The explanation for this is not that the elite politicians of India are exceptionally evil. Some of them have been, that everybody knows, but in general they have had good intentions. But, as has been pointed out in European culture by moralists and theologians from St Bernhard of Clairvaux onwards : The road to Hell is paved with good intentions.

Take Jawaharlal Nehru as an example. As he politically and intellectually was of the same generation as my parents and they too were influenced by Anglo-Saxon liberal and socialist thought and moved in similar international circles – anti-imperialist and anti­fascist – in the late nineteen-twenties and early nineteen-thirties, I had of course heard about him and read him ever since I was growing out of childhood.

Kali Ghosh in my early twenties when we became relatives then came to give me a deeper understanding of India. He said that as an Indian he had as a boy been deeply affected by Bankim Chandra Chatterji’s Ananda Math.

—That was not a measly non-violent sermon. By reading it I began to see Krishna of the Bhagavat Gita in a new light. There are many paths that lead to social and political consciousness. For me as a young boy in the Bengal of those days this was the road that led to awakening!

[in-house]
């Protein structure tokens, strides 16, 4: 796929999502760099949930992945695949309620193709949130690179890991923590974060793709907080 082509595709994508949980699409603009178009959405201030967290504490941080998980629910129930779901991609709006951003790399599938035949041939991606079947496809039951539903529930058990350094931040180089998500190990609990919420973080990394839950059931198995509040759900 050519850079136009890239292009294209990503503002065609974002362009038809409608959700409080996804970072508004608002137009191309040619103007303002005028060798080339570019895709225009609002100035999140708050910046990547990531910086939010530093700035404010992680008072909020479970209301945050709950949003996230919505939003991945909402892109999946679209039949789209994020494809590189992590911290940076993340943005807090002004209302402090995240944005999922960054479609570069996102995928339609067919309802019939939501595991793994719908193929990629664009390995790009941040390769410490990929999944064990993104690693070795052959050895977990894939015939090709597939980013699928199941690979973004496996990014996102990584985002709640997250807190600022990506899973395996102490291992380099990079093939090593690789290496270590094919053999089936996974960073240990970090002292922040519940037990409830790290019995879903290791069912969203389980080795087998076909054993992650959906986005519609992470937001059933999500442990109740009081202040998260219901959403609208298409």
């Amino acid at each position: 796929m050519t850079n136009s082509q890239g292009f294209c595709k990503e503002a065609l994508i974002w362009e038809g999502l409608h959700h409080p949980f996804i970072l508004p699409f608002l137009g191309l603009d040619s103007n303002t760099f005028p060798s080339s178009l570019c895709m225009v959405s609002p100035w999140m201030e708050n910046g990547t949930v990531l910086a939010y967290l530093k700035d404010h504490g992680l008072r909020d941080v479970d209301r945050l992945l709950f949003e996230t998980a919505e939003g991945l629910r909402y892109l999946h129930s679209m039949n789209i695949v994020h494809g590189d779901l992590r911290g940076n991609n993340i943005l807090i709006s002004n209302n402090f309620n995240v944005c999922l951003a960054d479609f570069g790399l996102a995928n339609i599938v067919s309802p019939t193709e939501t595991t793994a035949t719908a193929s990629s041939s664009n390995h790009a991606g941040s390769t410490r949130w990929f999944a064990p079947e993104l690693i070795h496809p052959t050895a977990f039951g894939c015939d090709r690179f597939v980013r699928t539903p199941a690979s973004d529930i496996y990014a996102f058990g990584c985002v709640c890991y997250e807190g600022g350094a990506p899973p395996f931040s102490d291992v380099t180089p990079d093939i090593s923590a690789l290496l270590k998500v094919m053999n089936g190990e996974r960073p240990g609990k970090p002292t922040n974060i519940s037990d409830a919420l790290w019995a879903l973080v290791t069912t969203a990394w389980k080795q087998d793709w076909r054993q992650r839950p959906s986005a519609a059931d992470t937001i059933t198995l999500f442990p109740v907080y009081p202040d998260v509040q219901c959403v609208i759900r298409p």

Like many of his friends Kali as a student became a member of “Anushilan” to defend the unity of Bengal. Later on he worked both in the student organisation close to the terrorist organisation and was active in the Congress. In December 1928 the Indian National Congress met in Calcutta. Gandhi was against the independence resolution. Jawaharlal Nehru had promised to speak for it. Then just hours before he should hold his speech he suddenly refused. It had taken Kali and two other party activists who were active in Congress two hours to convince Subhas Chandra Bose that he had to stand up and speak out against Motilal and Jawaharlal. But Bose lost. Kali then began writing in “Swadhinata”. Bhupendra Kumar Dutt and Aron Gupta wrote the leading articles and Kali shared the editorial work with Jotish Bhowmik.

In April 1930 the nationalists occupied the Chittagong armoury. That was the deepest British defeat since 1857. The British immediately began mass arrests. “Swadhinata” decided to publish the leading article “Bravo Chittagong”. As the paper anyway was going to be suppressed it was better to go underground with an article advocating violent armed uprising.

Kali now also worked with sabotaging the Bengal telegraph lines. Motilal Nehru whom they had got to help finance the operation leaked, did not keep quiet; did not understand the need for absolute silence in a conspiracy. Some revolutionaries were arrested.

Though Monoranjan Gupta, Rashik Das and Kali managed to see to it that nearly all the Bengal telegraph lines were cut at the same time.

Together with Dr Narayan Roy Kali worked with bombs. The effects were good but the bombs were difficult to hide in the clothes.

He was not a communist then. Kali said as did as most of his terrorist friends at that time that the communists just talked about revolution when it was necessary to live revolution. But when the communists in the Meerut Conspiracy Case showed that they really were revolutionaries he began to change his opinion.